Samantha Batko contributed to this post.
What is it like to sleep squeezed in the backseat of a car? What is it like for a 4-year-old?
Darlene, a mom who has spent many months homeless, told me about her experience living in a car with her 4-year-old son. Each night, they would drive around San Francisco looking for places to park—places where they would go unnoticed but that weren’t so isolated that they would be at risk of harm. Sometimes, when they could afford to, they stayed in cheap motels. But most nights, they had to sleep in the car.
One night, Darlene’s son, Max, reached his breaking point. She told me, “We were driving by the motel, and he says, ‘I wanna sleep in a bed. I wanna sleep in a bed,’ and he was just screaming it on the top of his lungs. ‘I wanna sleep in the bed!’ And he kinda just screamed himself to sleep.”
Darlene had reached her breaking point, too. She looked at her young son, who hadn’t taken a bath or shower in a month and had been living on Goldfish crackers. Desperate, she decided to end his homelessness by calling child protective services on herself in the hopes of getting help. She promised Max he would sleep in a bed, even if it meant she couldn’t be there with him. “I was just stuck,” she told me, as her voice cracked.
I could see how the stress had taken a toll on Darlene. Homelessness is a punishing and traumatic experience for parents. And new research tells us that for children, particularly young children, it’s the type of toxic stress that lingers, affecting development and health outcomes later in life.
Children younger than 4 who experience homelessness, either prenatally or after birth, are at increased risk for adverse health outcomes and higher health care utilization. This research, conducted by Dr. Megan Sandel and colleagues, found that at this critical moment in children’s development, “there is no safe time” to experience homelessness, and longer durations of homelessness can make outcomes worse.
This evidence on how homelessness affects children suggests policymakers should be doing everything possible to prevent homelessness and, when families who do lose their housing, to help them exit homelessness and stabilize in housing quickly. Rapid re-housing (RRH) can help homeless families in crisis.
How rapid re-housing helps people exit homelessness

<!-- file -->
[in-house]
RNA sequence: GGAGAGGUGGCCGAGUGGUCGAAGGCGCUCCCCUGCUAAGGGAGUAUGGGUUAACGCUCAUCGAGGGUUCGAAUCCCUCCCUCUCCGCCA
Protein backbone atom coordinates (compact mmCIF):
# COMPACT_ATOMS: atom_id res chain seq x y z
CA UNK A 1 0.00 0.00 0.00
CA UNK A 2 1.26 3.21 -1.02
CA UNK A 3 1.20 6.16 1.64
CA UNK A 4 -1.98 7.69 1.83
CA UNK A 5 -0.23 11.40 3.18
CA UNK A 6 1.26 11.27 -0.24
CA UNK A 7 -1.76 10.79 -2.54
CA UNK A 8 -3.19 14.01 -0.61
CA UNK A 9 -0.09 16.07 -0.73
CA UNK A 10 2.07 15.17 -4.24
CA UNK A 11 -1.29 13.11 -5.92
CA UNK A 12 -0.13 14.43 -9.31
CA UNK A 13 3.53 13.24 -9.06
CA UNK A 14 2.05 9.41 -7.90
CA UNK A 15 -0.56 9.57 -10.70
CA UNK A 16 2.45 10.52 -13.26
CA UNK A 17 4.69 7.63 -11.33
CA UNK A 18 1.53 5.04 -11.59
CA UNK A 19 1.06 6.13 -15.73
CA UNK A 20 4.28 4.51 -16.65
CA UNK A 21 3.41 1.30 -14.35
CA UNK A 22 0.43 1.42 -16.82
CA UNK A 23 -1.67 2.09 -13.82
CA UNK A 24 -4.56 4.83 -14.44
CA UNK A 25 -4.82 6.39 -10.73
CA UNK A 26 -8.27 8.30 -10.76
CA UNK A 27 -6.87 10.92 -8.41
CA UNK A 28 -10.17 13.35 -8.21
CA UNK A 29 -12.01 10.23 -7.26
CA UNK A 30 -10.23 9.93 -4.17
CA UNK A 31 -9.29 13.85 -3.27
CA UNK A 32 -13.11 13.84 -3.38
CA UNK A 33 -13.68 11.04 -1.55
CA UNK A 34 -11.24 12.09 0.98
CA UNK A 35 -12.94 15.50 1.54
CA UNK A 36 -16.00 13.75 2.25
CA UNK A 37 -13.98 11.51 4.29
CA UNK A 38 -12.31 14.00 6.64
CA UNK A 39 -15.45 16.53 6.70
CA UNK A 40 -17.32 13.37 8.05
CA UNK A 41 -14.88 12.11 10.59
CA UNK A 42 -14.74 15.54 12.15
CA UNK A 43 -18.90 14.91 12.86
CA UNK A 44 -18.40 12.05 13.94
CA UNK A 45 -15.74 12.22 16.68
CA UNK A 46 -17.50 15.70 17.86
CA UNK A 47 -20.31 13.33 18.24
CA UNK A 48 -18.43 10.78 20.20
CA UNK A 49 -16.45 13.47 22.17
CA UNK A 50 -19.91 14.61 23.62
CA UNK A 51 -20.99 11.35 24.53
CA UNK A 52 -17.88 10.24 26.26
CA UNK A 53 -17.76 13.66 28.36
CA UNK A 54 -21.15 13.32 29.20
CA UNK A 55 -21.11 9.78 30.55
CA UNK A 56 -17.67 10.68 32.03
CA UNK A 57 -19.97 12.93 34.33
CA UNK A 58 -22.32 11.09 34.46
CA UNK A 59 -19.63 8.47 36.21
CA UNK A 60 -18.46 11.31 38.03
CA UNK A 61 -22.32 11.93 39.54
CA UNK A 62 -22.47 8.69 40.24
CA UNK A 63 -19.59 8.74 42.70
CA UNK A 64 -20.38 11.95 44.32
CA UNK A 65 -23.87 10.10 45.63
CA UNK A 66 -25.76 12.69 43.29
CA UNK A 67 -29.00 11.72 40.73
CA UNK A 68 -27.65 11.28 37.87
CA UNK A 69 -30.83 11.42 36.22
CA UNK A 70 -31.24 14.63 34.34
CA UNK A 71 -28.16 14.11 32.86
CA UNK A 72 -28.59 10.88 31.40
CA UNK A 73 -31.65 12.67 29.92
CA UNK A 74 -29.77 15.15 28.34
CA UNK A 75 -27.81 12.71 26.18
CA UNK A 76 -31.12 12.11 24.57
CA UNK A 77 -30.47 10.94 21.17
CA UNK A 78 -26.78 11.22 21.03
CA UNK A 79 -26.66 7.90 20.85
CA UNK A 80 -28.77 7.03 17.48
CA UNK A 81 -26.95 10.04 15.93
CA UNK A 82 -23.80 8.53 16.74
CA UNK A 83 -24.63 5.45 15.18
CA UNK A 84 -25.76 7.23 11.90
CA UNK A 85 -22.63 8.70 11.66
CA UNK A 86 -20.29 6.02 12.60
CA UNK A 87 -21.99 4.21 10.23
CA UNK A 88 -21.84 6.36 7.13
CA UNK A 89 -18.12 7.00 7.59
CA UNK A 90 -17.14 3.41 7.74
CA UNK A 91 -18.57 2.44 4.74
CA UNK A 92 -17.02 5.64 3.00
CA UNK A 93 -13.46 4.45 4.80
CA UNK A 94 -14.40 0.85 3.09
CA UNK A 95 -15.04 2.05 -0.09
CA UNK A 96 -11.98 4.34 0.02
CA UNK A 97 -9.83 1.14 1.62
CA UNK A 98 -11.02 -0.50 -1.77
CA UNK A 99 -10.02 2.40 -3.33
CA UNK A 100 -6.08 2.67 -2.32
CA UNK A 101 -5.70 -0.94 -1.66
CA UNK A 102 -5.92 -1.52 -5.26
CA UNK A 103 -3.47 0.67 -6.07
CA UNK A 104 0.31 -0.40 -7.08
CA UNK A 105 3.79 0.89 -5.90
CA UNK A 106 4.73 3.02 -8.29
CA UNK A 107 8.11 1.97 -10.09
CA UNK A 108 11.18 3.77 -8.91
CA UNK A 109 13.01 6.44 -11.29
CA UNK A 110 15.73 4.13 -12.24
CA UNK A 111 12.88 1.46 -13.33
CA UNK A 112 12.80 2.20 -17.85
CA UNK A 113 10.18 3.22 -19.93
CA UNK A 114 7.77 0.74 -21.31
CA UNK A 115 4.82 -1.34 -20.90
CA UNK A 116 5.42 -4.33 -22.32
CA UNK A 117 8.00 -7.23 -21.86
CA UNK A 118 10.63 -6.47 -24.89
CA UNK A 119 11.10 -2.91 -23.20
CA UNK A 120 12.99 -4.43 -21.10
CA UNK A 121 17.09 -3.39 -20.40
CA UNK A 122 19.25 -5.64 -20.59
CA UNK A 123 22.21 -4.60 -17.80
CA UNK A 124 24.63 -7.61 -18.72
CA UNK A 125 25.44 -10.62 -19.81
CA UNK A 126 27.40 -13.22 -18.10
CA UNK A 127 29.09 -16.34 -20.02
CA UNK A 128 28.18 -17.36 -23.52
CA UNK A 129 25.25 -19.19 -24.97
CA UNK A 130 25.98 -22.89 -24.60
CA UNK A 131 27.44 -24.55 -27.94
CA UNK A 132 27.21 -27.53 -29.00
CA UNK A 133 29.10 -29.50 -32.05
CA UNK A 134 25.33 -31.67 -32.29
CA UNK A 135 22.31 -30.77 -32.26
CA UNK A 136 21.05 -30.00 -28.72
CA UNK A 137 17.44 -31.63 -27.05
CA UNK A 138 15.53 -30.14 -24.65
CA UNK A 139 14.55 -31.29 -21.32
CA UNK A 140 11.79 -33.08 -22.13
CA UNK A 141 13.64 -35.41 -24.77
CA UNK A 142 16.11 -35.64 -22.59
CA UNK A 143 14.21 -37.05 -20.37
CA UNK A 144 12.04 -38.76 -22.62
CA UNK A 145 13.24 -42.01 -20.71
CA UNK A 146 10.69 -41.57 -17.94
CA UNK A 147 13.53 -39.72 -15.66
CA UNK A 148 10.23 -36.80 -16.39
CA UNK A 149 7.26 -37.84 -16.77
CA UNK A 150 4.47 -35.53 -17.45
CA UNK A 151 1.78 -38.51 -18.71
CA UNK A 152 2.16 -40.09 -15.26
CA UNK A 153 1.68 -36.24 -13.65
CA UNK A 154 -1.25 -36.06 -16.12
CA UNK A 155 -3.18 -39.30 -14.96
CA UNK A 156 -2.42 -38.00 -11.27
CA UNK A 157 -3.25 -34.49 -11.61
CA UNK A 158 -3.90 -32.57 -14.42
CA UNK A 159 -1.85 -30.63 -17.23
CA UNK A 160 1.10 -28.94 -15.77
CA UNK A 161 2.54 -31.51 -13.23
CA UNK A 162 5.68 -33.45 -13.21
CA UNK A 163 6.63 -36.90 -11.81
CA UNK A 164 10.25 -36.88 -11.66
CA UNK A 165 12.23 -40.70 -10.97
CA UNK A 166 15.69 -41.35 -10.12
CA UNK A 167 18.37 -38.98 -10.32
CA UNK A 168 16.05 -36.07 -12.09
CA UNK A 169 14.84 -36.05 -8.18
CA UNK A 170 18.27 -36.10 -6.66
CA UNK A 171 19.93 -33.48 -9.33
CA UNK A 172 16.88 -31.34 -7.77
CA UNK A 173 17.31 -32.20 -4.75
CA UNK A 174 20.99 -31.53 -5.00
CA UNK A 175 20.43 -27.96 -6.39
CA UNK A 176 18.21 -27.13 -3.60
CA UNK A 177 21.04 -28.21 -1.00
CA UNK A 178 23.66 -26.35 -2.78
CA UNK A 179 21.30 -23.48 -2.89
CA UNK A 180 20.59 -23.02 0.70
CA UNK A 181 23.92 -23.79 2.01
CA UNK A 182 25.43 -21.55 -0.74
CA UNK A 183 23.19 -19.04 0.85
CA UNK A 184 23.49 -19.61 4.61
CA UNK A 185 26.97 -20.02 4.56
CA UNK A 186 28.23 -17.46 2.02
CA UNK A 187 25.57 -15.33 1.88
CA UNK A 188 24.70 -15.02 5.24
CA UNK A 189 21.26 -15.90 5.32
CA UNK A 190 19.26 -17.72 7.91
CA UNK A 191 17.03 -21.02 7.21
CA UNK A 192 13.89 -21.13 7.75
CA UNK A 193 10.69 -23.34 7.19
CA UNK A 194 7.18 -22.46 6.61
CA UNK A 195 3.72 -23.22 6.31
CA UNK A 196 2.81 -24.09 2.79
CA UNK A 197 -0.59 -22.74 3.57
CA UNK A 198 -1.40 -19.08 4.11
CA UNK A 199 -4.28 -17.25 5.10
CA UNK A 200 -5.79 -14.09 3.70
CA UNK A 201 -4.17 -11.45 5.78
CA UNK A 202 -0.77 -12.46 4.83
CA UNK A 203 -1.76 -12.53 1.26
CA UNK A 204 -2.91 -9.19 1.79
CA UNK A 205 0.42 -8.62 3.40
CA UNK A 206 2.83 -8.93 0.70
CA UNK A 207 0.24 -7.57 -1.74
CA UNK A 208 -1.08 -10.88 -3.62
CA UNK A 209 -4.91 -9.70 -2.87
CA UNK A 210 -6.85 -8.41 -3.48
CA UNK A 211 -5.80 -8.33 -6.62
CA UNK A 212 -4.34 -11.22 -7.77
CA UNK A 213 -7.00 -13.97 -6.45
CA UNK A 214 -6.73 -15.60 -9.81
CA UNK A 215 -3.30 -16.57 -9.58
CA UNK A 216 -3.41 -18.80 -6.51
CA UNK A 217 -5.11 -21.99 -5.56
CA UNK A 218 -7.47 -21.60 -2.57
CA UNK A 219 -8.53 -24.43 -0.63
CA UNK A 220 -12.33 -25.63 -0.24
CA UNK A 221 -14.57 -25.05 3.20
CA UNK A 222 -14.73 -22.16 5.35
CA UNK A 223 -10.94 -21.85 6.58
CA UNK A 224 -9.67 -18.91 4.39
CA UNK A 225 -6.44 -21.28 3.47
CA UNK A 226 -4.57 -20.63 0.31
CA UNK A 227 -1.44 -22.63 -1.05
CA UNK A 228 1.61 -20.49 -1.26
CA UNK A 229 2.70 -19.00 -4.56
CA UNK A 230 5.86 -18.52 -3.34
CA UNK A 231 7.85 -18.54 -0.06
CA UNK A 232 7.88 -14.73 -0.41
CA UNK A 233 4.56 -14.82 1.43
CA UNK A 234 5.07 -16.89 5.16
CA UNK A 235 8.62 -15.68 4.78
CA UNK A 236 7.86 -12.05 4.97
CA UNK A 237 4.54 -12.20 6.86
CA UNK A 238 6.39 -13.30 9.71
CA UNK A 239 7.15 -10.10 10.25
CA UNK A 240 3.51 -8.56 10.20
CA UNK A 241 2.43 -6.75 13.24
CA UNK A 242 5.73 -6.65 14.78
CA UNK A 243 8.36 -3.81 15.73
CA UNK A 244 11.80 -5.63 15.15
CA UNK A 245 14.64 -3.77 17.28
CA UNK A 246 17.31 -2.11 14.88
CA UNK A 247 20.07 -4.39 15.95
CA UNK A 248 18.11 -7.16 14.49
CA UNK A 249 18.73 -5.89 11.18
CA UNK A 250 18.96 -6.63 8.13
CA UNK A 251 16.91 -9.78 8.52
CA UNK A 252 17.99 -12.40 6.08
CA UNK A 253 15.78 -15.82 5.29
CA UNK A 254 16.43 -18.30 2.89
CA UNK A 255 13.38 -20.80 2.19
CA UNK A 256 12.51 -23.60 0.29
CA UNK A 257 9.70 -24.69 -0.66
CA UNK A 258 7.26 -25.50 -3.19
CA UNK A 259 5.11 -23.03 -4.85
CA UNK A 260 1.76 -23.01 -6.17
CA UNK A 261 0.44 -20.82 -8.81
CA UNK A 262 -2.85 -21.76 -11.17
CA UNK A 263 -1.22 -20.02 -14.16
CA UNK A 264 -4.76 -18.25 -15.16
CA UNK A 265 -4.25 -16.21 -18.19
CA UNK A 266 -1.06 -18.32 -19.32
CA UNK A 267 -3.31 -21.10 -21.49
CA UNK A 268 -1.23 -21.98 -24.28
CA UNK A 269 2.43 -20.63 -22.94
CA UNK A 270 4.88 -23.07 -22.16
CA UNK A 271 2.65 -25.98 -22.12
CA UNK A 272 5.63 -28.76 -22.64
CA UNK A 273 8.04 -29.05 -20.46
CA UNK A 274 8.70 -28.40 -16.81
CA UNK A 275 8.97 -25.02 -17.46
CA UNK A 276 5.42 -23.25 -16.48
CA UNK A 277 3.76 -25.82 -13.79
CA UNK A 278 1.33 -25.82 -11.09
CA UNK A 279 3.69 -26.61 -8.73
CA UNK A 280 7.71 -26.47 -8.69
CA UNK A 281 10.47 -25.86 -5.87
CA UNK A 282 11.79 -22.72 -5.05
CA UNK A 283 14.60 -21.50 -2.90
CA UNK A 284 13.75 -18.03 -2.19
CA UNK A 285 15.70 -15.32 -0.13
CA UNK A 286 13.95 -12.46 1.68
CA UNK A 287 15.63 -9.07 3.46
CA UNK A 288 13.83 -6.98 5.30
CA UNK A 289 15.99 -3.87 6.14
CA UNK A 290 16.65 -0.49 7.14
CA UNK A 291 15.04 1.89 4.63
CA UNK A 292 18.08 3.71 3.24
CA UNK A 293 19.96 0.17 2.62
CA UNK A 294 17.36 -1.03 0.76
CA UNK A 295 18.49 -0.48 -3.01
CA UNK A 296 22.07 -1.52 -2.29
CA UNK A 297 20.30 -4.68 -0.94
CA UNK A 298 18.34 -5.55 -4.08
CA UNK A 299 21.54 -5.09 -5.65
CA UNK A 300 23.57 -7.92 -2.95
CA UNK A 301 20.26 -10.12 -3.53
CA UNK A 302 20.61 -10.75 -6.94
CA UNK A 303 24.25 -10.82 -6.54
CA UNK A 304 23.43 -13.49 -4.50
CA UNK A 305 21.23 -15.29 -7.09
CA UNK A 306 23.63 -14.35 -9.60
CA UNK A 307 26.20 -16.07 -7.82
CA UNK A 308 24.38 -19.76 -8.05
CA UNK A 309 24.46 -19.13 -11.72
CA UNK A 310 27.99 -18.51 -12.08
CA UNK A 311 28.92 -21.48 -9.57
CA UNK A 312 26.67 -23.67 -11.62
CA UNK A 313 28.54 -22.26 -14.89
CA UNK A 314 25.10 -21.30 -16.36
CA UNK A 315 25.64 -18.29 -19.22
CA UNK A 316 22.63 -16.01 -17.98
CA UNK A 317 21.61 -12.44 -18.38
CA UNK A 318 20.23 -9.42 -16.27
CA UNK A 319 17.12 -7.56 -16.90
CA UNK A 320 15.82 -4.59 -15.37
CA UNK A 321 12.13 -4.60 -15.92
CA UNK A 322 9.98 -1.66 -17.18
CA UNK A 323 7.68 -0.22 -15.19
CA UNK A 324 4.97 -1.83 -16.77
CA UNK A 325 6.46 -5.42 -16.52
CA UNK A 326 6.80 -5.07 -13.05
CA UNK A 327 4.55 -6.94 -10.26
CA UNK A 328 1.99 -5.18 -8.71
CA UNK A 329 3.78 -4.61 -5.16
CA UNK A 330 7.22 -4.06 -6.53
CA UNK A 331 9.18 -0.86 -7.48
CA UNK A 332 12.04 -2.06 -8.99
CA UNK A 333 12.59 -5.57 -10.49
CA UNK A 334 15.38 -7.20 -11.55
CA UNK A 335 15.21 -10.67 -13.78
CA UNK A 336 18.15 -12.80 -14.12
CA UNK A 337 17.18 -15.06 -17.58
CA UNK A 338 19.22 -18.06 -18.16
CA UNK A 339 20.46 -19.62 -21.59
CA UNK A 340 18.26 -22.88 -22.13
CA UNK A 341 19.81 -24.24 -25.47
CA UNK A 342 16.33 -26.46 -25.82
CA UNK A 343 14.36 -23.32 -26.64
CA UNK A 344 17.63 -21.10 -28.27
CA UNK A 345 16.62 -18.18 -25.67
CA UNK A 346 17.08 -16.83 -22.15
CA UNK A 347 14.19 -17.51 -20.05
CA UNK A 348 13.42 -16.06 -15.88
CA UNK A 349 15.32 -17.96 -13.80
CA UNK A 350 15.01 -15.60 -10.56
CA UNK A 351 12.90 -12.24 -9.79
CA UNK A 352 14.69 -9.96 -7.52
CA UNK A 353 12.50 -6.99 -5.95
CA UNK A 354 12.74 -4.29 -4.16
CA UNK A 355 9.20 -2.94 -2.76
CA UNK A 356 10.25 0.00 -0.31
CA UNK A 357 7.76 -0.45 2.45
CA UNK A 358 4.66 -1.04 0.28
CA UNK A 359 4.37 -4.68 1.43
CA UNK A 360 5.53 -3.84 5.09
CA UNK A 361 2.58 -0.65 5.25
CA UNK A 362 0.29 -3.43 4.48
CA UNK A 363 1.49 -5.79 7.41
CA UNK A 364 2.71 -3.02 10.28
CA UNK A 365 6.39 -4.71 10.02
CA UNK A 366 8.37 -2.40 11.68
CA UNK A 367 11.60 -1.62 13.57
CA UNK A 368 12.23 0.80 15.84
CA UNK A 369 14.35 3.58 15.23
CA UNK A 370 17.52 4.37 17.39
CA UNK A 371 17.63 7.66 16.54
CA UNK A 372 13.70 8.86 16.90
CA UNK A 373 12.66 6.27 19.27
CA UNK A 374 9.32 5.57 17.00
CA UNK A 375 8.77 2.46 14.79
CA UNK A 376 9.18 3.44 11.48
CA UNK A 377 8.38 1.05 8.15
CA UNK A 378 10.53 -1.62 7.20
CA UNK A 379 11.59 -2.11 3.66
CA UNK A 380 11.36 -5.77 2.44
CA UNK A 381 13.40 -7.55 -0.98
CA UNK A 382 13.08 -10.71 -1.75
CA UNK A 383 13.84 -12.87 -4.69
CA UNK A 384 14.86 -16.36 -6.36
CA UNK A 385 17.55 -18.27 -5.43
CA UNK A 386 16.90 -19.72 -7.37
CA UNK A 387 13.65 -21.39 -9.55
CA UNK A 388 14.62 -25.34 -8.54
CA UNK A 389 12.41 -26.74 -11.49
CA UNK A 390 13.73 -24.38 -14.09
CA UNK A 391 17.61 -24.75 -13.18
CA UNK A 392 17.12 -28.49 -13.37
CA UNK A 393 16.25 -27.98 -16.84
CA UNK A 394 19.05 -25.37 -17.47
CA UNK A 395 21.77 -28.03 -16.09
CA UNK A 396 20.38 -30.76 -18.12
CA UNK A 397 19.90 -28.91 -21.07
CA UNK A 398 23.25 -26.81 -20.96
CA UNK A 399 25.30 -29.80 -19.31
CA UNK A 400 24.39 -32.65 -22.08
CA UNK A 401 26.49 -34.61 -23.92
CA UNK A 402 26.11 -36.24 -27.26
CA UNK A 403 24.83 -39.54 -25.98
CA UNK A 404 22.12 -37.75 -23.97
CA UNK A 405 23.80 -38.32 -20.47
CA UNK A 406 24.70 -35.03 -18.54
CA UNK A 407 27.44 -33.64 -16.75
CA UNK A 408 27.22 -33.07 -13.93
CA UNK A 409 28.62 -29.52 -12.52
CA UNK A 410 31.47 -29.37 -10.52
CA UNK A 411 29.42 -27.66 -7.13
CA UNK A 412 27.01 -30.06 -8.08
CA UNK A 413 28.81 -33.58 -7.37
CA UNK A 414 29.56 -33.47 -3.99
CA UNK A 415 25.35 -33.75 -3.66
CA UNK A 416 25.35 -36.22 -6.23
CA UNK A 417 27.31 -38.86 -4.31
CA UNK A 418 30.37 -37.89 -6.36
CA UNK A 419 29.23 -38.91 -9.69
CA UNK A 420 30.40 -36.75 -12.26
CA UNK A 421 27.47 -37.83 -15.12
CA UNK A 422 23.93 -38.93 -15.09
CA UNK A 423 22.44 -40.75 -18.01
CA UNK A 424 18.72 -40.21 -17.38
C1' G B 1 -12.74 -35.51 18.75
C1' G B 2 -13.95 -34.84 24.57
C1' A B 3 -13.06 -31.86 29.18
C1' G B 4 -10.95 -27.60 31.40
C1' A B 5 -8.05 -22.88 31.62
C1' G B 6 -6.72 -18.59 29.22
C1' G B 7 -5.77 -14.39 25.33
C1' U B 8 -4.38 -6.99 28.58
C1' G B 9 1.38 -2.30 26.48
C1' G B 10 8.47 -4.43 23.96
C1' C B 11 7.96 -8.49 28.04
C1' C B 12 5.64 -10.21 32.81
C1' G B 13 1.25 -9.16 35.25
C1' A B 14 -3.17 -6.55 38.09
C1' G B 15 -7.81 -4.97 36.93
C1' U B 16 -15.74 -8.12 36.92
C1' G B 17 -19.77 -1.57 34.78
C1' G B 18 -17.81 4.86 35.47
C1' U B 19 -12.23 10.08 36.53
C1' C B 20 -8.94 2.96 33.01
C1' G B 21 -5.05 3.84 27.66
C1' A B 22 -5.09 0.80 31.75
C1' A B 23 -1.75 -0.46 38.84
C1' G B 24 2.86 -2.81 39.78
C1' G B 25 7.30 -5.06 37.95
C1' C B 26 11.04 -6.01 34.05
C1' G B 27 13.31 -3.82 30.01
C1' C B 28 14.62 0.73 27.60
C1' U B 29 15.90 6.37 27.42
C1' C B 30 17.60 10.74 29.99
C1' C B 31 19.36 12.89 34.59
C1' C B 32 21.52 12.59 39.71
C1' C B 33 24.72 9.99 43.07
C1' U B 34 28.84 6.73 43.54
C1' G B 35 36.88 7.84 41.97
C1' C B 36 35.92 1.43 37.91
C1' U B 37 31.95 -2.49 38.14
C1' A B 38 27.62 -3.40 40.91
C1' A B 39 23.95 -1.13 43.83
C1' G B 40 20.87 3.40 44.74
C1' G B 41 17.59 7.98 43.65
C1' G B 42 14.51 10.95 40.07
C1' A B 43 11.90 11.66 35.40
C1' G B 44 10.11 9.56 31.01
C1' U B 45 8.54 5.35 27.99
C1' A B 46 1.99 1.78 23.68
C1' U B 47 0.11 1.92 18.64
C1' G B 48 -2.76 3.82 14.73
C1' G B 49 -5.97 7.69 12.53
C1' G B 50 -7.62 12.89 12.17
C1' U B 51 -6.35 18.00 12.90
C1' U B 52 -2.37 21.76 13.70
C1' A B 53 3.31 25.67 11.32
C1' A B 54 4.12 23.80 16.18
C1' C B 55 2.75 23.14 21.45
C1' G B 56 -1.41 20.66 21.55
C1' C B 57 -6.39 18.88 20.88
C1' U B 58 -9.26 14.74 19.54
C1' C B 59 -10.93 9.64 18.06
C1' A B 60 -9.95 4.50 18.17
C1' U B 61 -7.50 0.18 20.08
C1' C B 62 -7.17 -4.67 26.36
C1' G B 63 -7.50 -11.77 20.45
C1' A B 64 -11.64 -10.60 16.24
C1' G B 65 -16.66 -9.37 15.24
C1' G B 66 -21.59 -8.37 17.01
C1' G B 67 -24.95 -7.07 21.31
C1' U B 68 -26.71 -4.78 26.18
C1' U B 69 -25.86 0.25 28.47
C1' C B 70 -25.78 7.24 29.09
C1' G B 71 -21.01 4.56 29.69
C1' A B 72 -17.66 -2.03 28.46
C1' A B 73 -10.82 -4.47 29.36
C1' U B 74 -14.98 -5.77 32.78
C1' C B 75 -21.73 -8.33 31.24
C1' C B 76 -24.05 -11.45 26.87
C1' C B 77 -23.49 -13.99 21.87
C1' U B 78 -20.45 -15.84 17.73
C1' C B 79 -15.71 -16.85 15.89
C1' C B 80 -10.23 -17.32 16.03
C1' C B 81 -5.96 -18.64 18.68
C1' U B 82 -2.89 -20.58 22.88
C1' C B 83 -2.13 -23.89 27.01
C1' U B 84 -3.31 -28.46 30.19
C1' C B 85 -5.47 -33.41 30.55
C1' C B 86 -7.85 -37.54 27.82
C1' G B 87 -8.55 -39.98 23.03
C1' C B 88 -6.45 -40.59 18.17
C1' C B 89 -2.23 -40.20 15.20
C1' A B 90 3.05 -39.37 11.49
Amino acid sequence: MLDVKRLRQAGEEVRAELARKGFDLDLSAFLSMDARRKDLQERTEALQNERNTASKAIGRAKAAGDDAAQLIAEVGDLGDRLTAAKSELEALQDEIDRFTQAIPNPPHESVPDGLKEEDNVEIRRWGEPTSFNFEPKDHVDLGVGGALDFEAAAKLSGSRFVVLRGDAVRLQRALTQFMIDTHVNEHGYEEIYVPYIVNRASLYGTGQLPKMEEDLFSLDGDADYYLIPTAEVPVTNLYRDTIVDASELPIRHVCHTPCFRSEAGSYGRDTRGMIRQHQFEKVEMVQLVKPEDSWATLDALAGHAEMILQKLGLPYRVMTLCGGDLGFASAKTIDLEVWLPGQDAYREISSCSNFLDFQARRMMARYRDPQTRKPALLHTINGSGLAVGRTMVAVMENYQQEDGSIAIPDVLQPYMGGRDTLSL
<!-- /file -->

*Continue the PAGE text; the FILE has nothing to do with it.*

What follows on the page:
RRH provides housing search services, short-term housing assistance, and case management services to help people exit homelessness. Our recent review of the evidence concludes that RRH helps families exit shelter faster than they would exit on their own.
A US Department of Housing and Urban Development study completed by Abt Associates found that homeless families assigned to RRH exited shelter two weeks quicker than those who left on their own. Shelter exit was even quicker for families who were assigned to and accessed RRH assistance.
Providing RRH costs about $4,000 less than leaving families to exit homelessness on their own. Emergency shelter is expensive, and there isn’t a clear way to exit without assistance paying rent. While many families remain stuck in emergency shelter, they use a lot of costly services.
Research shows that most families who receive RRH assistance do not return to shelter and are more likely, compared with families receiving usual care, to be living independently in an apartment with a lease. Like many low-income families after their assistance ends, they may struggle to afford the rent.
But RRH disrupts homelessness so that children like Max don’t have to sleep in cars and parents like Darlene don’t have to separate from their children to get the help they need. It’s possible that RRH assistance could have helped Darlene and Max avoid separation and foster care.
The importance of helping families exit homelessness as quickly as possible
Darlene and Max’s story took a positive turn. With the help of child protective services, Darlene connected with a supportive housing program (which provides ongoing assistance for housing and supportive services for families involved in the child welfare system), earned her GED, and got Max back. It took five months, and during that time, she visited Max frequently in foster care.
When I talked with her, they were living in a one-bedroom apartment with a cat and a view of the hills of San Francisco. But they were still struggling. Max was bullied at school and was being treated for attention-deficit and hyperactivity disorder, and Darlene wasn’t sure how safe the neighborhood was for them. But she was in a better place. When I asked her about her outlook for the future, she said, “You can’t fall off the ground. I’m already on the ground.”
We still have a lot to learn about RRH: how to make the program work best in tight rental markets, how it affects the number of people the homeless crisis system can serve, and how it affects a community’s homelessness rates. As researchers tackle these questions, the evidence we do have shows that policymakers should expand RRH. The program model served 90,000 people in January 2017, but there isn’t enough RRH to respond to all homeless families in crisis.
Expanding RRH assistance should also coincide with efforts to increase overall supply of affordable housing, which would help prevent homelessness from occurring in the first place.
RRH can disrupt homelessness for children, and as Darlene and Max’s story demonstrates, rapidly re-housing children to help them exit homelessness as soon as possible is an important step toward finding stability and avoiding long-lasting consequences.